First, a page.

#ESSENCEGladiators Can't Get Enough 'Scandal'

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Real Talk: What's Up With the 'Scandal' Backlash?

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Simply Stunning
Photo Credit: Alexandra Wyman/Getty Images

It’s hard for me to wrap my mind around the recent backlash against ABC’s hit show Scandal starring Kerry Washington. I am, admittedly, biased. Olivia Pope gives me New Age Kerry Fever, the updated version of the “Carrie Fever” Jay-Z alluded to on “03 Bonnie & Clyde,” a then-timely reference to women’s obsession with Sarah Jessica Parker from HBOs Sex and the City. And I’m far from alone. Last Thursday’s highly anticipated mid-season return drew in a record 2.8 million viewers — that’s a 17 percent ratings jump, according to the Hollywood Reporter.

I love the show and schedule parts of my social life around being home (or in someone else’s home) to watch and Tweet it every Thursday night. I was born too late to be part of the “TV event” era like, say, the 83 million people who tuned in to the 1980-81 season of Dallas to find out who shot JR. So all my friends and followers collectively watching and commenting on one show at the same time is as close as it gets for me.

As with anything that becomes quickly popular, a backlash is imminent, and Scandal’s time apparently has come. Writing for CBS Atlanta, Mo Ivory summed up the show’s main character as “no different than Joseline from Love & Hip Hop Atlanta or Kim from The Real Housewives of Atlanta — she just has more expensive clothes, a higher paying job and tighter security. She is no breath of fresh air, nuanced or complicated, and definitely not a rarity in black female representation.” Ivory is clearly no fan of Pope’s affair with the married (and white) United States of America President or her shady back-room dealings to manipulate or intimidate whoever is necessary to get her way.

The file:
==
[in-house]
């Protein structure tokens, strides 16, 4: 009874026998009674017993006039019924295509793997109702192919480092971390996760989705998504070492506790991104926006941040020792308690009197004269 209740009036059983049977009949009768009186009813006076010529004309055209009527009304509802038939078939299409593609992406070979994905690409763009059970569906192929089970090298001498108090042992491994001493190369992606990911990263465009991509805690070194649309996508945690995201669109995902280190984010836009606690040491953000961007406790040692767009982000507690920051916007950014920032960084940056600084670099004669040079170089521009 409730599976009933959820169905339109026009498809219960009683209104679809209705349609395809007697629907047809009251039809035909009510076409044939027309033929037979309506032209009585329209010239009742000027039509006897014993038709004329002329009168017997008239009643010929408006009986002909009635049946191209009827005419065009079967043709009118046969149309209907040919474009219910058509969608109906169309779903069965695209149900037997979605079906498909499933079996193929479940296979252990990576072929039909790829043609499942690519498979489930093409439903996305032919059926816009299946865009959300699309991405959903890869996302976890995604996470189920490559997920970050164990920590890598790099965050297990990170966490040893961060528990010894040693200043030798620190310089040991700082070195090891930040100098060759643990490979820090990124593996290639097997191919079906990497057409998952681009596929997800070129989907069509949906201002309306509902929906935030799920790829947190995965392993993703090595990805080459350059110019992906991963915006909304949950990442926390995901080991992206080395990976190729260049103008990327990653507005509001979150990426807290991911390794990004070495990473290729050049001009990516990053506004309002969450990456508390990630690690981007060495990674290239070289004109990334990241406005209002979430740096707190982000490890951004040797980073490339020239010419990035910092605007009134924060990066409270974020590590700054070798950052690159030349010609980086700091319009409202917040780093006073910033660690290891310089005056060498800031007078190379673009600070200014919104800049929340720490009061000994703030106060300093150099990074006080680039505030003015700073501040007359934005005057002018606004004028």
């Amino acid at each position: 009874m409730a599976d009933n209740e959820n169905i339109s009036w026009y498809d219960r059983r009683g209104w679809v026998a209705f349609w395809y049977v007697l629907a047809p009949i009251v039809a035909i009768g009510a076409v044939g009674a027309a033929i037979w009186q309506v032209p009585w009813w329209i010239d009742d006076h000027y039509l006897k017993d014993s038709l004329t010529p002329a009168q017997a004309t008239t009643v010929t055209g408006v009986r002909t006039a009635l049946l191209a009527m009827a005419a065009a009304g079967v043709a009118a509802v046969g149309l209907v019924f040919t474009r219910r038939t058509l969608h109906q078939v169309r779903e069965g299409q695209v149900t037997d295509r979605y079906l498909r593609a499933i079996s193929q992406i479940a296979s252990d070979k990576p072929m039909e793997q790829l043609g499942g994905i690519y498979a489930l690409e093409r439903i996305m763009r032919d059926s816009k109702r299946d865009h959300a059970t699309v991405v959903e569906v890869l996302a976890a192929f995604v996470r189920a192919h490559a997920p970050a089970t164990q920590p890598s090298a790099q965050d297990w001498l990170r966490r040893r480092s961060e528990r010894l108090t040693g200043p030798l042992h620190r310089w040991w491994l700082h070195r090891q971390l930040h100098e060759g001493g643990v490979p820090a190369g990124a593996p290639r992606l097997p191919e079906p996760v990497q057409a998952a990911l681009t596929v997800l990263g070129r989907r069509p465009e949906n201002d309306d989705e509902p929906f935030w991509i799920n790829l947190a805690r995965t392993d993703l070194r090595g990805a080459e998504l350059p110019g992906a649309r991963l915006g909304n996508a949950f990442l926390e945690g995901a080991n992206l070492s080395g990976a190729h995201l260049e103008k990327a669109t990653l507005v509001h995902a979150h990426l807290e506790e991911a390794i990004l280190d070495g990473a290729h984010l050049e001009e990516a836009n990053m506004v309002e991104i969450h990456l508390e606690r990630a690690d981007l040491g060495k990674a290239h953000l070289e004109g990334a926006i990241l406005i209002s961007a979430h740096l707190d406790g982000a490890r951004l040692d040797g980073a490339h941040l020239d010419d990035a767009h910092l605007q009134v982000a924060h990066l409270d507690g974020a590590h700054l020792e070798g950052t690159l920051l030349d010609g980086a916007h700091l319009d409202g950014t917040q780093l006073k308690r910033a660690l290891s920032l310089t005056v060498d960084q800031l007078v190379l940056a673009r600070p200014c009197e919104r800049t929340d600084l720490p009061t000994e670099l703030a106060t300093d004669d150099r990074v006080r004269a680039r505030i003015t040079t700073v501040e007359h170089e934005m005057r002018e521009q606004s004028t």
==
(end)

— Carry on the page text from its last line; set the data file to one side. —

At The Root, Kellee Terrell, who also has Kerry Fever, was defending Black women viewers who have been called “hypocrites” for liking the show. “Because Pope's behavior is deemed questionable and problematic — much of what makes up current award-winning roles — all of a sudden an indictment is handed down on our collective character for consuming these images. Meanwhile, no one else has to live up to that same high moral standard. What gives?” Terrell wondered.

Finally, on Clutch, Kirsten West Savali noticed the “acerbic comments that would come across my Facebook timeline and Twitter feed [and] the Sally Hemings and Thomas Jefferson jokes that” some Black men made while their counterparts were enjoying the show.

I’ve already admitted my bias for Scandal, so it’s no surprise I just don’t get the loathing of it. I guess if all I focused on was the affair between Pope and the President and let that outshine Pope’s role as an intelligent, high-powered and enviably well-dressed D.C. powerhouse, my feathers would be ruffled too.

That said, Ivory makes a point. I don’t see Pope as she does, of course, but there’s no denying Pope is — or, er, was, if you’re up to date on the show — involved in a love triangle with a married man. It is quite the scandal indeed, but isn’t that in keeping with the show’s title and premise? I didn’t expect piety and morality. Doesn’t Pope get a hall pass for being a fictional character as opposed to a reality star whose scandalous life if presented as, well, the real life of a real woman?

I’d also argue the majority of women — myself included — like the show in spite of Pope’s affair, not because of it. I don’t want Pope to sneak around; I actually want the President to leave his wife and be with her so they can live happily ever after (which is never going to happen). And that doesn’t mean I’m a hypocrite for not wanting my will-be husband (or your husband) to leave me (or you) for another woman; it means I’m really engrossed in the lives of characters on a fictional TV show. It’s the same as how reading 50 Shades of Grey doesn’t mean I want to be a dominatrix, or enjoying The Godfather doesn’t mean I support the mob. It does mean I like my fiction with sexy and well-told storylines — and I tune into Scandal religiously because it has both.
 
Demetria L. Lucas is the author of A Belle in Brooklyn: The Go-to Girl for Advice on Living Your Best Single Life (Atria) in stores now. Follow her on Twitter @abelleinbk

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